Travel Tips: Haggle like a Beijinger
In street markets flooded with aggressive vendors and nonexistent price tags, great deals on souvenirs, local trinkets, and one-off products are ripe for the picking—if shoppers have the patience to haggle for them.
This May BYU Global Business Abroad students took to the streets of Beijing in the last stop on their thirty-day trip around the world, touring international businesses and sampling foreign cultures. There they navigated the world-famous Pearl Market and Silk Market, trying their hands at bargaining. “It’s a lot of fun,” says McKenzi McDonald, a global supply chain student. “A lot of us got into getting the prices down really low. We learn about negotiations in class, and we got to use those skills to get good prices.” Haggling landed McDonald a tailored business suit for a reasonable price.
Next time you find yourself in China, don’t forget these bargain-hunting shared by the study abroad students:
Never take the first offer.
When shoppers show interest in a product, McDonald says, vendors will quote a price in yen by typing it into a calculator—and the initial number, especially for tourists, will be much higher than the product is worth. When buying her suit, McDonald told the vender the price was too high. “She said, ‘Oh no! Give me a real price. What do you want to pay?’” McDonald typed in a price about 80 percent lower. “Then she said, ‘You’re joking! Another price!’ You go back and forth, and eventually I tried to get at least 60 percent or less of the original price.”
If you can’t get the price you want, don’t act too interested in the product—and don’t be afraid to leave, even if the vendor doesn’t call you back. “One lady wanted to charge me the equivalent of $230 for a Chinese game and a pair of chopsticks,” remembers Becca Broderick, an accounting student. “I haggled her down, but I wasn’t super interested in them, so I started to walk away—that’s the best way to haggle.” The woman held Broderick’s arm with surprising force, offering another price. Broderick still insisted she was finished, but the vendor went down to $15—a price Broderick couldn’t walk away from.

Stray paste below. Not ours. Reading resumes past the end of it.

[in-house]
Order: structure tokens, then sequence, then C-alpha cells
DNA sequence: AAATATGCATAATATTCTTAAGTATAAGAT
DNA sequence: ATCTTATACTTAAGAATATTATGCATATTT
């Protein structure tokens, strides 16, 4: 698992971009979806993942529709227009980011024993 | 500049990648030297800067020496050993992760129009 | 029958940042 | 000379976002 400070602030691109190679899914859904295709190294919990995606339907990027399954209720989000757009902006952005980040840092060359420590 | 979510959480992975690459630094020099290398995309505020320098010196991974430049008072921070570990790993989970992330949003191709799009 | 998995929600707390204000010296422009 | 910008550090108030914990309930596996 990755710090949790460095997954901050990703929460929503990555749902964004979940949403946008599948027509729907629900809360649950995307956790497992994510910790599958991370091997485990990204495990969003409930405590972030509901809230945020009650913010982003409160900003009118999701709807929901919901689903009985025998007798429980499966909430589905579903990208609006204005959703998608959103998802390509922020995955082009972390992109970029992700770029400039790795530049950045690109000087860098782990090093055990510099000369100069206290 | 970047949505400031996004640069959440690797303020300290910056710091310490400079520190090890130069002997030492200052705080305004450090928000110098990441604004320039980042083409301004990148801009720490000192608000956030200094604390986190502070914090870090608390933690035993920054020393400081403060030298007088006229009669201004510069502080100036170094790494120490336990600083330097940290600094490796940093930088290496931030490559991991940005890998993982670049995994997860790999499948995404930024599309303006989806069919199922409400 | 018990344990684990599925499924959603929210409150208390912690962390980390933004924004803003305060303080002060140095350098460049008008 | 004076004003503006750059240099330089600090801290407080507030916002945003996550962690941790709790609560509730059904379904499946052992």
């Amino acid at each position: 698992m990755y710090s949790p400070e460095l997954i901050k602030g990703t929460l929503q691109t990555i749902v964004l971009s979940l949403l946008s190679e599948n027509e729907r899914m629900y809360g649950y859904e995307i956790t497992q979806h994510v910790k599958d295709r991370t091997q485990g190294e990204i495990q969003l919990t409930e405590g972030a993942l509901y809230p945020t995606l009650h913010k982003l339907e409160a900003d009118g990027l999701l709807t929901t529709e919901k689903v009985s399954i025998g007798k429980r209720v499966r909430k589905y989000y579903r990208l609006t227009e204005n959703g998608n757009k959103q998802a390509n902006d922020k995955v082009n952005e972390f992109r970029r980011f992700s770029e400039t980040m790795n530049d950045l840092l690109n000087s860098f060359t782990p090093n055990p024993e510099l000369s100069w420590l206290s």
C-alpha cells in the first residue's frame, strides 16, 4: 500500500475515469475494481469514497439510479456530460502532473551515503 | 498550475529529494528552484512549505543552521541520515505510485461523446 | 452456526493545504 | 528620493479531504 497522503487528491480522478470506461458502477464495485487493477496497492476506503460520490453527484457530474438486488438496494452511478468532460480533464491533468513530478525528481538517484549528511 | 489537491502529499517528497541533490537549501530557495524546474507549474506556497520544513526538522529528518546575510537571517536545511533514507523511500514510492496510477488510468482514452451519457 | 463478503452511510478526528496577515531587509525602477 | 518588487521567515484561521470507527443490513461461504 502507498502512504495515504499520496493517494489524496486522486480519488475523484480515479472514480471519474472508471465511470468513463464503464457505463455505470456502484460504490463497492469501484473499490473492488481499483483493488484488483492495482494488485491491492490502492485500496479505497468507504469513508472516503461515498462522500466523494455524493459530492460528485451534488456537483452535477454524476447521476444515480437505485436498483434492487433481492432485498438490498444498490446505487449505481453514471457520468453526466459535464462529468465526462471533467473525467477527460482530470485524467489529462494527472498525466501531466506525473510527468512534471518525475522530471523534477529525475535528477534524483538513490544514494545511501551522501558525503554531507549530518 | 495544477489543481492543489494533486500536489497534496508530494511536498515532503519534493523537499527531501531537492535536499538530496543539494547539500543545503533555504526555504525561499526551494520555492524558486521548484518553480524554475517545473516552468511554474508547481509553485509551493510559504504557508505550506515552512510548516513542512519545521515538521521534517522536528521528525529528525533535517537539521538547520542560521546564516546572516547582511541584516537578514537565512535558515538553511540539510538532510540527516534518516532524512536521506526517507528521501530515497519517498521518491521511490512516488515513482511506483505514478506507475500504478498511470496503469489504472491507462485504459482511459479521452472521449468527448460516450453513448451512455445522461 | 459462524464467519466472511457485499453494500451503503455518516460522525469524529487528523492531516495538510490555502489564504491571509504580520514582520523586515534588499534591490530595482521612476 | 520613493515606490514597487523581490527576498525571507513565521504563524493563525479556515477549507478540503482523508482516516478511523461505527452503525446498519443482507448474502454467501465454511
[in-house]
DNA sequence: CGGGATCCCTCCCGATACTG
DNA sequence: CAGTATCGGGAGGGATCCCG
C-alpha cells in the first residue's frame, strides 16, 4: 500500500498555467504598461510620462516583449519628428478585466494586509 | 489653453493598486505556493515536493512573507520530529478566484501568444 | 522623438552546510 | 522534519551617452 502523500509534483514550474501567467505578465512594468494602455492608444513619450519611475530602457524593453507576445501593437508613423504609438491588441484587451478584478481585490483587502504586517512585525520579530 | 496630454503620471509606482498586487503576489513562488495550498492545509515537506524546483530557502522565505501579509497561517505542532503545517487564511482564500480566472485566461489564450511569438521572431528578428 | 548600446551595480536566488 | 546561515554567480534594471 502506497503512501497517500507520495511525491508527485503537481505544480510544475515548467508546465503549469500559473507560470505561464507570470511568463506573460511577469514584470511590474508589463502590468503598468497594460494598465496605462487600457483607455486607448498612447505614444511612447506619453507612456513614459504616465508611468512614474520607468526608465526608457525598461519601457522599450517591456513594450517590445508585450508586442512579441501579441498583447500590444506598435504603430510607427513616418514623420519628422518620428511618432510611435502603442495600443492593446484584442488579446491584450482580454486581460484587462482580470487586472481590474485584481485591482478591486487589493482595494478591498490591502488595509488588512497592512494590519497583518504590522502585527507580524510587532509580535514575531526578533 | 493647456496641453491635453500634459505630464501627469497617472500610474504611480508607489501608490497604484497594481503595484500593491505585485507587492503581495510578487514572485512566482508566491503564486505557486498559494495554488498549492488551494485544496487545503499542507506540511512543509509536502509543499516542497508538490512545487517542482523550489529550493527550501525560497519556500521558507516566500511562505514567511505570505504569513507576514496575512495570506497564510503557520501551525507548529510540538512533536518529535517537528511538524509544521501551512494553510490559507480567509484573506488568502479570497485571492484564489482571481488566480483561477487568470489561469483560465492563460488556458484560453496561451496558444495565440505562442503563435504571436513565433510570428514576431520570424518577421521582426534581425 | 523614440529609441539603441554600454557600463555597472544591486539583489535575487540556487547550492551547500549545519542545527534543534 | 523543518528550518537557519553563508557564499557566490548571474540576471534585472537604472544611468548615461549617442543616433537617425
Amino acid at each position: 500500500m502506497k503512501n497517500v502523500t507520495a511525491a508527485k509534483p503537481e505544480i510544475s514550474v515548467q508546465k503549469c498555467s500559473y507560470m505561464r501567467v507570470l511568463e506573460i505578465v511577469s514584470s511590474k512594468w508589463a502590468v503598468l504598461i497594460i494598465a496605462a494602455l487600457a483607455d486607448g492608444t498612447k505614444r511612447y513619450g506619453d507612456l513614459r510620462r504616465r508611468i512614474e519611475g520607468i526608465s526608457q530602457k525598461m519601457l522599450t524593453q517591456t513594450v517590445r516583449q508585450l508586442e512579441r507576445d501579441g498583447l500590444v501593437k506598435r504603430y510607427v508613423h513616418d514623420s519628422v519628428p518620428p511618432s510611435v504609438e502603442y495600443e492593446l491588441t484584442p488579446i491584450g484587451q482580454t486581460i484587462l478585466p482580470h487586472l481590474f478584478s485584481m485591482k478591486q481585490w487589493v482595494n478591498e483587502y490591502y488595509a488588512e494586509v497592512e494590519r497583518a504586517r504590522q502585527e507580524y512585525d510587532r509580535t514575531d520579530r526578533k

Stand your ground and resist the temptation to be overly polite—vendors capitalize on tourists’ people-pleasing perchance to be nice to strangers. “It always starts the same,” Broderick says. “They say, ‘Just for you! I will give you a special discount.’ Then they give you an abnormally high price.” The venders can be aggressive themselves—like the woman who grabbed Broderick’s arm and called her “crazy lady” as she held out for a lower price. “If they call you names, you have a sense that you are getting a relatively fair price,” she laughs.